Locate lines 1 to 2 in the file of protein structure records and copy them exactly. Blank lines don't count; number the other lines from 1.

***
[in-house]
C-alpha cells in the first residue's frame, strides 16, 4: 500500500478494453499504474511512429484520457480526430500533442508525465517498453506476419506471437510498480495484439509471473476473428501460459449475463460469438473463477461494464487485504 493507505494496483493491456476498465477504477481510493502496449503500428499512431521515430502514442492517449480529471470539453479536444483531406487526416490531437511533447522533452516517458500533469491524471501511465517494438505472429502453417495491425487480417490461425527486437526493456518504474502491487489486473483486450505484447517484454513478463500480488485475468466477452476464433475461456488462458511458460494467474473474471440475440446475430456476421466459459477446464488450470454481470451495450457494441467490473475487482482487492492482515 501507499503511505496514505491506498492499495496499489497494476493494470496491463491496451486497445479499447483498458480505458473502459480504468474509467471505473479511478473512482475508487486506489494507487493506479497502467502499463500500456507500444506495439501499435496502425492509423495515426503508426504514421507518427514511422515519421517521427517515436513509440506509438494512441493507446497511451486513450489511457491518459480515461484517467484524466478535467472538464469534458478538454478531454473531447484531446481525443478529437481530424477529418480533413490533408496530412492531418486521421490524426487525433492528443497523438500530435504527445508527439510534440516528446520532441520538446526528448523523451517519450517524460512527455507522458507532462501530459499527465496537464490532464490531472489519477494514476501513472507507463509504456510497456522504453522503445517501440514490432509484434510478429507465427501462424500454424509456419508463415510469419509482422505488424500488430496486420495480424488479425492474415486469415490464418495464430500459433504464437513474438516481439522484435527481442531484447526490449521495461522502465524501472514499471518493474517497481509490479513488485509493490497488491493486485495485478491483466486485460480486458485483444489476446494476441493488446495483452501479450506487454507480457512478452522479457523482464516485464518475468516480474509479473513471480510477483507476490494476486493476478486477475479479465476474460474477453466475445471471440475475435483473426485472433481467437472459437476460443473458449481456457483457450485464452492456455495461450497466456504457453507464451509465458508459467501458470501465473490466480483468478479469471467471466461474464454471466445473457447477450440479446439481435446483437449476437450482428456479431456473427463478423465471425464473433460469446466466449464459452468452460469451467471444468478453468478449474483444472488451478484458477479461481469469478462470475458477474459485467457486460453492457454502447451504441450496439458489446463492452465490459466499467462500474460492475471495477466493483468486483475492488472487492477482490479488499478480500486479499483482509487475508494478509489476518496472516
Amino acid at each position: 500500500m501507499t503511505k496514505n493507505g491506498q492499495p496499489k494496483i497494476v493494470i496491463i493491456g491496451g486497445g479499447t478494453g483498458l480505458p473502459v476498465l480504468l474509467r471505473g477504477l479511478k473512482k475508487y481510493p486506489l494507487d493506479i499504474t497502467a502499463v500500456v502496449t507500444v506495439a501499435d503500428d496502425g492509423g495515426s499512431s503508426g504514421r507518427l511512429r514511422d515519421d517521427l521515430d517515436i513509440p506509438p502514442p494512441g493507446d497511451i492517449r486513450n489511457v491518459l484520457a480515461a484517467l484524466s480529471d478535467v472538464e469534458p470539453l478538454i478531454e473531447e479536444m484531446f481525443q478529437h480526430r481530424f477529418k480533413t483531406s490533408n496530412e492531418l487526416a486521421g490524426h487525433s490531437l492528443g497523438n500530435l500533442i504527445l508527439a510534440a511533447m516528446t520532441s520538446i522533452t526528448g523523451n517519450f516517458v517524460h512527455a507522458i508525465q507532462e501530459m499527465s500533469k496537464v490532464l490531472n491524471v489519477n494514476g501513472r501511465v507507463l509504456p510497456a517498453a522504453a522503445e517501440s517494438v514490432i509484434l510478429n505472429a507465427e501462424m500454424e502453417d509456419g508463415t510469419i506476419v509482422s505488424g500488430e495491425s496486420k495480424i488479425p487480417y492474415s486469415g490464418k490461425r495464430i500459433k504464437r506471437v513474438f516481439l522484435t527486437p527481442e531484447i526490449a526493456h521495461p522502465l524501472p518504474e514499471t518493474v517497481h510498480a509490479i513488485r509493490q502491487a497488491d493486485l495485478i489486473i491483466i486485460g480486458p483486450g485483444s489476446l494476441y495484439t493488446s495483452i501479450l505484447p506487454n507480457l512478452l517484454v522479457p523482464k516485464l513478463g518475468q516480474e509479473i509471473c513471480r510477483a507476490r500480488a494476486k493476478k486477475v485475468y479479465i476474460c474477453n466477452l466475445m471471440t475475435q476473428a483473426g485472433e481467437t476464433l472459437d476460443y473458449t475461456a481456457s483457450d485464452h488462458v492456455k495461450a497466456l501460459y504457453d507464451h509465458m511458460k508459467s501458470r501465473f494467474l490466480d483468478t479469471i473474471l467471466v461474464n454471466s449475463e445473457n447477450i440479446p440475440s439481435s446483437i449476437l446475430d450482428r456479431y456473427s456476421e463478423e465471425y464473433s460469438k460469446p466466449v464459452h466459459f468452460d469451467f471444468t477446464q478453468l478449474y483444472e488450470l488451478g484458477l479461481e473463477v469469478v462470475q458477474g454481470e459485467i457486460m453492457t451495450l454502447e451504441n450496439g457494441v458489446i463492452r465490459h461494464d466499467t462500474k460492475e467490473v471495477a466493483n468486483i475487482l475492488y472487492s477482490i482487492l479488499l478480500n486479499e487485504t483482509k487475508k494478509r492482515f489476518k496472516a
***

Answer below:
[in-house]
C-alpha cells in the first residue's frame, strides 16, 4: 500500500478494453499504474511512429484520457480526430500533442508525465517498453506476419506471437510498480495484439509471473476473428501460459449475463460469438473463477461494464487485504 493507505494496483493491456476498465477504477481510493502496449503500428499512431521515430502514442492517449480529471470539453479536444483531406487526416490531437511533447522533452516517458500533469491524471501511465517494438505472429502453417495491425487480417490461425527486437526493456518504474502491487489486473483486450505484447517484454513478463500480488485475468466477452476464433475461456488462458511458460494467474473474471440475440446475430456476421466459459477446464488450470454481470451495450457494441467490473475487482482487492492482515 501507499503511505496514505491506498492499495496499489497494476493494470496491463491496451486497445479499447483498458480505458473502459480504468474509467471505473479511478473512482475508487486506489494507487493506479497502467502499463500500456507500444506495439501499435496502425492509423495515426503508426504514421507518427514511422515519421517521427517515436513509440506509438494512441493507446497511451486513450489511457491518459480515461484517467484524466478535467472538464469534458478538454478531454473531447484531446481525443478529437481530424477529418480533413490533408496530412492531418486521421490524426487525433492528443497523438500530435504527445508527439510534440516528446520532441520538446526528448523523451517519450517524460512527455507522458507532462501530459499527465496537464490532464490531472489519477494514476501513472507507463509504456510497456522504453522503445517501440514490432509484434510478429507465427501462424500454424509456419508463415510469419509482422505488424500488430496486420495480424488479425492474415486469415490464418495464430500459433504464437513474438516481439522484435527481442531484447526490449521495461522502465524501472514499471518493474517497481509490479513488485509493490497488491493486485495485478491483466486485460480486458485483444489476446494476441493488446495483452501479450506487454507480457512478452522479457523482464516485464518475468516480474509479473513471480510477483507476490494476486493476478486477475479479465476474460474477453466475445471471440475475435483473426485472433481467437472459437476460443473458449481456457483457450485464452492456455495461450497466456504457453507464451509465458508459467501458470501465473490466480483468478479469471467471466461474464454471466445473457447477450440479446439481435446483437449476437450482428456479431456473427463478423465471425464473433460469446466466449464459452468452460469451467471444468478453468478449474483444472488451478484458477479461481469469478462470475458477474459485467457486460453492457454502447451504441450496439458489446463492452465490459466499467462500474460492475471495477466493483468486483475492488472487492477482490479488499478480500486479499483482509487475508494478509489476518496472516